¶6 At trial, Aziz was assigned a court-appointed Arabic interpreter. Aziz did not testify, but Friend did. Although Friend had little difficulty testifying in English at the preliminary hearing, defense counsel said Friend needed an interpreter during his trial testimony and suggested that Aziz's interpreter provide interpretation. The court was somewhat hesitant about the arrangement, but neither party objected to it.[2] The State did, however, ask Aziz to raise his hand if he had any difficulty hearing the interpretation.

         ¶7 Friend's trial testimony, through the interpreter, was consistent with his preliminary hearing testimony. On direct examination, Friend testified that security personnel "grabbed" and "captured" Aziz. Defense counsel asked Friend to elaborate on how the security team captured Aziz. Friend explained, through the interpreter, "They took him, . . . they grabbed him by hands and . . . they control[led] him and they took him outside." Friend then testified that he followed them outside and that one of the security guards "captured" and "grabbed" him as well. Defense counsel asked Friend, "Did you ever see [Aziz] bite anyone?" Friend's answer, through the interpreter, was unresponsive.[3] Nevertheless, defense counsel did not repeat the question, and the State did not ask about it on cross-examination.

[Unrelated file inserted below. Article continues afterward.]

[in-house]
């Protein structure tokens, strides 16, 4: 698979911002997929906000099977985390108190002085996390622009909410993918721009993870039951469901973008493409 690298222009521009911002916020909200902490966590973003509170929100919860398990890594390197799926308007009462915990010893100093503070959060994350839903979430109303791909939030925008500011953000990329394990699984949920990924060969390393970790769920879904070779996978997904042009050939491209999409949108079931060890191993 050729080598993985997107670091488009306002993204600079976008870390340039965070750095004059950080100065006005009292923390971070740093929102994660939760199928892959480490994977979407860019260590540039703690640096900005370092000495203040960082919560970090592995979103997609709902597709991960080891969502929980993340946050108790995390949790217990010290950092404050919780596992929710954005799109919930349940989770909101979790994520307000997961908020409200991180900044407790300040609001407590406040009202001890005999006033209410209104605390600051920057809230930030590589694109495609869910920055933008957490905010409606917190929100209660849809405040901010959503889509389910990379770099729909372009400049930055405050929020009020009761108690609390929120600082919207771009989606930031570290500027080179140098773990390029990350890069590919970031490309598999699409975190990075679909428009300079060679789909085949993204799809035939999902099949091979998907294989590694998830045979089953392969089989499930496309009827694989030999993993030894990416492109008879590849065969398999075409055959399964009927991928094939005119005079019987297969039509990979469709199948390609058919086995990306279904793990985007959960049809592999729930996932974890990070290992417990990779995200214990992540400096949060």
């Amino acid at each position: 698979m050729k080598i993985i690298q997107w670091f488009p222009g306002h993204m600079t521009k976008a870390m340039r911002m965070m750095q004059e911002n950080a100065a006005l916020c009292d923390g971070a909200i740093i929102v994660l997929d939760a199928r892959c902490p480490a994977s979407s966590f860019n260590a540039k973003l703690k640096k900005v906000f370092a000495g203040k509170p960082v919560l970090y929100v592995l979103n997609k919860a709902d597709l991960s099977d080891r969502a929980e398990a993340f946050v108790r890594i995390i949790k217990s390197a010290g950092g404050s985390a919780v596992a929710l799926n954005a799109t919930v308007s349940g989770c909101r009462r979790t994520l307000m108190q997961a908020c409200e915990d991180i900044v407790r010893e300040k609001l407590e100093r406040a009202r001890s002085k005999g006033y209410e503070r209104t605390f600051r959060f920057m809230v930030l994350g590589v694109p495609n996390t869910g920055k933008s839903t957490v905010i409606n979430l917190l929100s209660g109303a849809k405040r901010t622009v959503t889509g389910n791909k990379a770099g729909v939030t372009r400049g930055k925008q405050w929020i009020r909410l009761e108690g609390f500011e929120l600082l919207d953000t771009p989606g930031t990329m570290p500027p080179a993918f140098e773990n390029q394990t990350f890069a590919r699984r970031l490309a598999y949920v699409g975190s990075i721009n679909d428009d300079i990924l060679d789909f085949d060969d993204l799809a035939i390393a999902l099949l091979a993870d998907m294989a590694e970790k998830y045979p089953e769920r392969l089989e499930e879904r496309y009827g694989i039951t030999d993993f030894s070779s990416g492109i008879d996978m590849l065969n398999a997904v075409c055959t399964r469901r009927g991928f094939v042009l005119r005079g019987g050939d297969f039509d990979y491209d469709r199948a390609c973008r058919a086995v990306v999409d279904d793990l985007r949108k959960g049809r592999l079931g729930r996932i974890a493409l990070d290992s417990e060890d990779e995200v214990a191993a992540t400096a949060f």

¶8 Aziz's defense rested on the theory that Victim choked Aziz before the bite occurred and that the bite was either in self-defense or that the chokehold put him in a seizure-like state, causing him to bite Victim involuntarily. Friend's testimony was used to demonstrate self-defense. And Aziz called a medical expert (Expert) to testify that the bite could have been involuntary and that the nature of the wound suggested it was defensive. The court allowed Expert to testify about how the bite could have occurred involuntarily, but because Expert was not a forensic dentist, it did not allow him to testify that the nature of Victim's wound suggested a defensive bite.

         ¶9 After closing arguments, the jury returned guilty verdicts on both charges. One month later, before sentencing, Aziz filed a motion to arrest judgment or, in the alternative, for a new trial on the ground that critical portions of the interpretation of Friend's trial testimony were defective and that an accurate translation would have "given rise to reasonable doubt in the minds of the jury as to the element of intent." To support his claim, Aziz attached a purported corrected interpretation performed by an individual referred to in this opinion as J.A. J.A. did not identify himself as an interpreter-certified or not- or as being fluent in Arabic; he merely stated that he "listened to the [testimony] and translated it to the best of [his] knowledge."[4]

         ¶10 Although J.A. took issue with several portions of the interpretation of Friend's testimony, only two portions are material. First, when defense counsel asked Friend what he meant by "captured, " the court-appointed interpreter interpreted Friend's response as saying, "They grabbed [Aziz] by their hands, like they-like a hug or they grabbed him by hand." According to J.A., Friend actually used an Arabic word meaning "strangled."

         ¶11 Second, when defense counsel asked Friend to describe how Aziz was captured, according to the ...